Philippines Regulator Greenlights Online Gambling Lifeline for Pandemic-Stricken Casinos
Posted on: November 4, 2020, 05:33h.
Last updated on: November 4, 2020, 10:10h.
Casinos in the Philippines have permission to accept online bets to ease the financial pressures of the coronavirus.
Alfredo Lim, president of the country’s operator-regulator, PAGCOR, confirmed the move to Bloomberg on Monday by text. But he declined to elaborate on the shape these new online gambling operations might take, or whether Filipinos would be able to play.
The Philippines already has a flourishing online gambling sector, but its operators (POGOs) are prohibited from offering their services domestically. Instead, they focus on customers in mainland China, to Beijing’s irritation.
In an email to Asian Gaming Brief last week, PAGCOR confirmed it was mulling the idea of allowing casinos to offer online betting, and that it would be available to “known patrons” only.
Duterte Against Online Gaming
This could suggest services might be limited to high-rolling regulars, and would probably take the form of proxy betting. This, in its simplest form, is where a customer can play in real time on a table game (usually baccarat) from a remote location by using a proxy to place their bets. The game is then live-streamed to the players’ device.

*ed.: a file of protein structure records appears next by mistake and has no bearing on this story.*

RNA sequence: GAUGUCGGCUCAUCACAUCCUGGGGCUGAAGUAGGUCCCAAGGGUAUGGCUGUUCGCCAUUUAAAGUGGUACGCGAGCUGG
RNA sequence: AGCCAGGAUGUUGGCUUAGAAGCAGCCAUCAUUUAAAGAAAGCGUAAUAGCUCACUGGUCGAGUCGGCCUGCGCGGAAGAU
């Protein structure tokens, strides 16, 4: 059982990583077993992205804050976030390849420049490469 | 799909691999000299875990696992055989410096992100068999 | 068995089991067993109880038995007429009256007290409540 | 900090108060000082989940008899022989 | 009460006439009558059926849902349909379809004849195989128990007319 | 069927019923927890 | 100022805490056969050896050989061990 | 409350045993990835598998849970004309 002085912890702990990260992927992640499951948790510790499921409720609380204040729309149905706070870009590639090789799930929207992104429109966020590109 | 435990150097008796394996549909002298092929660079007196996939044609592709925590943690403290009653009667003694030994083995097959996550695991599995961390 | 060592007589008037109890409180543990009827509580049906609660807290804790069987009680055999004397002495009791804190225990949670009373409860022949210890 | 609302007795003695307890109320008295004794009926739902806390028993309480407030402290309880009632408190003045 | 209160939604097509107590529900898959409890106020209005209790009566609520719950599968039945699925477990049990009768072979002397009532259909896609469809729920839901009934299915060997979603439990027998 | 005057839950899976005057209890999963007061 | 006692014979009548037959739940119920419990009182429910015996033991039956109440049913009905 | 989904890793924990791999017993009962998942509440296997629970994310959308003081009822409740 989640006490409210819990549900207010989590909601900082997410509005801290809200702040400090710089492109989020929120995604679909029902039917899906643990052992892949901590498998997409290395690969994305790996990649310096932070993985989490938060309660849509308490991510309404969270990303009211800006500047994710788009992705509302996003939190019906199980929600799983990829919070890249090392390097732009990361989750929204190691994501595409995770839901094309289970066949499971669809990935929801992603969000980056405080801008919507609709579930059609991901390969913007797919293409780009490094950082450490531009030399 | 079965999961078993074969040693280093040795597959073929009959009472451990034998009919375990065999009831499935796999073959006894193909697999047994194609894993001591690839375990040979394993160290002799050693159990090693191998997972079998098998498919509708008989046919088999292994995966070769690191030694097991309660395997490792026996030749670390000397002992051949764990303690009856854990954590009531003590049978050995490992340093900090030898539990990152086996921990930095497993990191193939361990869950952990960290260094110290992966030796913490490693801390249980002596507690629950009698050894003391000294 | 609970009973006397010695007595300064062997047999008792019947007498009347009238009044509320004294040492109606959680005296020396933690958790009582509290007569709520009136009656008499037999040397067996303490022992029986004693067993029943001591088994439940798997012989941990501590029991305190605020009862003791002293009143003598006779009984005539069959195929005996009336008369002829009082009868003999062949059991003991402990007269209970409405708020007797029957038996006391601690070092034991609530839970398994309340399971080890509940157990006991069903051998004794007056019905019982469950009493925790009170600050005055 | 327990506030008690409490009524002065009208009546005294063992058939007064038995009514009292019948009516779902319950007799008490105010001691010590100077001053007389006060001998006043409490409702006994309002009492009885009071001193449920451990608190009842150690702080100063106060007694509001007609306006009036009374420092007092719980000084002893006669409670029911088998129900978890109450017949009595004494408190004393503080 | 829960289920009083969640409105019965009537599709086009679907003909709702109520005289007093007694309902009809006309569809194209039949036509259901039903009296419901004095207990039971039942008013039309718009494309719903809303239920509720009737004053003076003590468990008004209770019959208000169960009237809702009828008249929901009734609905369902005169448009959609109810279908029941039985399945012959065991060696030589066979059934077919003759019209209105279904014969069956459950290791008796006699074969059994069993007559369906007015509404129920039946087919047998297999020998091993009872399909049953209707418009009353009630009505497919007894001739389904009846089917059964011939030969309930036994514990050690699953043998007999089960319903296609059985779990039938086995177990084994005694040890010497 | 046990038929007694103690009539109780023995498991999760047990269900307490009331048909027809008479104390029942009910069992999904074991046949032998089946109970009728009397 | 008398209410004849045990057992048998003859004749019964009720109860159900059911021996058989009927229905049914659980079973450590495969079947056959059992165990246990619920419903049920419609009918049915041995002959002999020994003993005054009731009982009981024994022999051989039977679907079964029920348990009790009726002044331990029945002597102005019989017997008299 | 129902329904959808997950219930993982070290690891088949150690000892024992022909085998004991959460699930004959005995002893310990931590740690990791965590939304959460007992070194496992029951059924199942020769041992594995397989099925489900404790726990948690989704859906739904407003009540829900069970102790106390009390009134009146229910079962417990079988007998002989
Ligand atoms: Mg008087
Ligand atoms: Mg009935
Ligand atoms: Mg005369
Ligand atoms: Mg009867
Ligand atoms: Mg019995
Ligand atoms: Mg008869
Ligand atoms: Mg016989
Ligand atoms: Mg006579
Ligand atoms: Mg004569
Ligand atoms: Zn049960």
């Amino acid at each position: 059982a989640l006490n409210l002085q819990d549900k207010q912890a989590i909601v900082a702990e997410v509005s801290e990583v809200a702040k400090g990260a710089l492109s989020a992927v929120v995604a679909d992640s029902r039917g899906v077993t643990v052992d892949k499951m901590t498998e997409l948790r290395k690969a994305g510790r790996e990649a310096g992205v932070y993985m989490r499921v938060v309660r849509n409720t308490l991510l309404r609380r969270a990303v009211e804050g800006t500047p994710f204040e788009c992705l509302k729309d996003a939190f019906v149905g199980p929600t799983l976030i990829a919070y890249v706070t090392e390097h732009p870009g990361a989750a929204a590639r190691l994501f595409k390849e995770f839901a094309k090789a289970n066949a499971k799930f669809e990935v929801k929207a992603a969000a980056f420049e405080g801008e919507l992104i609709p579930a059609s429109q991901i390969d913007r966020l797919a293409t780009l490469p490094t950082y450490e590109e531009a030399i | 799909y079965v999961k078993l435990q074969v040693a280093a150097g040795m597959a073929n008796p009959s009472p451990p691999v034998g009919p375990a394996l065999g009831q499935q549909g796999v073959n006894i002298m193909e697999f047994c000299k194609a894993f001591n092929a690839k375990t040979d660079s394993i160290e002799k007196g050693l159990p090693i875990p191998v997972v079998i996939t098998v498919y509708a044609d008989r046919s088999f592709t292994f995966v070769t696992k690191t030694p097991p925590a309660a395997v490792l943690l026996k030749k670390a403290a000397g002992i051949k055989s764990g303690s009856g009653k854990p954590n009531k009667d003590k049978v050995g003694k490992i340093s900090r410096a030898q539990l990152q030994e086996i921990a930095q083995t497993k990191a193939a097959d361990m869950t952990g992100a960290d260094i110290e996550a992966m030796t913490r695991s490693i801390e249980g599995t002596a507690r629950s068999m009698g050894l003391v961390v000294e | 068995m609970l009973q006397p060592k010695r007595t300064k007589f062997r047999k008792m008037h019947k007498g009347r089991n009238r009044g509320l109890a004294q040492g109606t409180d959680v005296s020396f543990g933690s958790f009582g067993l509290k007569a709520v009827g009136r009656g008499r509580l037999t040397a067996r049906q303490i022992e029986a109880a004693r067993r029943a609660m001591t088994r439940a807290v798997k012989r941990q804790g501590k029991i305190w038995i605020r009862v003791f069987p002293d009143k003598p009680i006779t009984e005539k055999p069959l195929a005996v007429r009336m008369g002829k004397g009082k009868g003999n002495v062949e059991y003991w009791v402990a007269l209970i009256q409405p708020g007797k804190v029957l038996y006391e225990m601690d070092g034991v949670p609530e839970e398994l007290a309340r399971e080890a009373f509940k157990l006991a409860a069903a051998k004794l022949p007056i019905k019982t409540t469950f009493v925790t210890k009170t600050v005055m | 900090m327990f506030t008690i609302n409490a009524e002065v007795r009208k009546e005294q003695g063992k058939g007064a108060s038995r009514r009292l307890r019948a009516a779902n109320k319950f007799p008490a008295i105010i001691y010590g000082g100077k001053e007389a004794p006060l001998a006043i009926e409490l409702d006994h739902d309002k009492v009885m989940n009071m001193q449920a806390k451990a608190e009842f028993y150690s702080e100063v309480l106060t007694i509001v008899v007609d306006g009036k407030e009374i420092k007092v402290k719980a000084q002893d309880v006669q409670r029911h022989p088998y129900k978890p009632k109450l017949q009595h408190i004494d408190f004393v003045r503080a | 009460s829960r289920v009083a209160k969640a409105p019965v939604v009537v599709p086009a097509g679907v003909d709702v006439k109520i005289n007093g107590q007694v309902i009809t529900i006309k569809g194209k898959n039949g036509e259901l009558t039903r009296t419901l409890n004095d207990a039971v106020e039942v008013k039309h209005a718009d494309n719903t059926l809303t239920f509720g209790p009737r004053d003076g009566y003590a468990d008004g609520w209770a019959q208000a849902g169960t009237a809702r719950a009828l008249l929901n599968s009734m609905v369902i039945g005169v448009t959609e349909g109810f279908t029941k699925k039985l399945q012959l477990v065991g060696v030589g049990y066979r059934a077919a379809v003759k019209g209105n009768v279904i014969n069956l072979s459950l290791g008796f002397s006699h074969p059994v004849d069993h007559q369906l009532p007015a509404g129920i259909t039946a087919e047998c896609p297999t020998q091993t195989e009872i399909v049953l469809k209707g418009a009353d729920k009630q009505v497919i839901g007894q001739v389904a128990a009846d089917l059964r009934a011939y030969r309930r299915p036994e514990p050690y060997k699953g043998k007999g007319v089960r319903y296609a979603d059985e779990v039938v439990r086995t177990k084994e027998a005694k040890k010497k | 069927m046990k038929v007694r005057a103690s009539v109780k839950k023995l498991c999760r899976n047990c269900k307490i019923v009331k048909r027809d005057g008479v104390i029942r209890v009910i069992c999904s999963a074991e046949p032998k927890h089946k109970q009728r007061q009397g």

Proxy betting is banned in Macau, which has been the Philippines’ gain. The practice has thrived in the Philippines, again by focusing on wealthy Chinese clients.
But Philippine President Rodrigo Duterte is unlikely to allow online gambling to take root among the general populace. In fact, the strongarm despises the concept.
On coming to power in 2016, Duterte embarked on the systematic destruction of PhilWeb. At that time, PhilWeb was the country’s biggest online operator to the domestic market via its network of 300 internet gaming cafés.
Casinos Hit by COVID Regulations
Most casinos in the Philippines are operated by PAGCOR. But the country’s private commercial casinos are largely spectacular, sprawling integrated resorts located in Entertainment City in Parañaque, Metro Manila.
Properties like City of Dreams Manila, Okada Manila, and Solaire have been operating at 30 percent capacity since emerging from lockdown, and have been making noises about online gambling for some time.
According to the latest PAGCOR figures, the country’s casinos were hit with a collective 95.7 percent decline in revenues in Q2. Gross gaming revenue for the sector was just US$46.8 million, compared with US$1.08 billion for the same period in 2019.
Richard Lanela, an analyst at COL Financial Group Inc, told Bloomberg the move would allow the integrated resorts to “survive and get through the pandemic until they are allowed by government to fully operate. This is a way for them to earn some revenue.”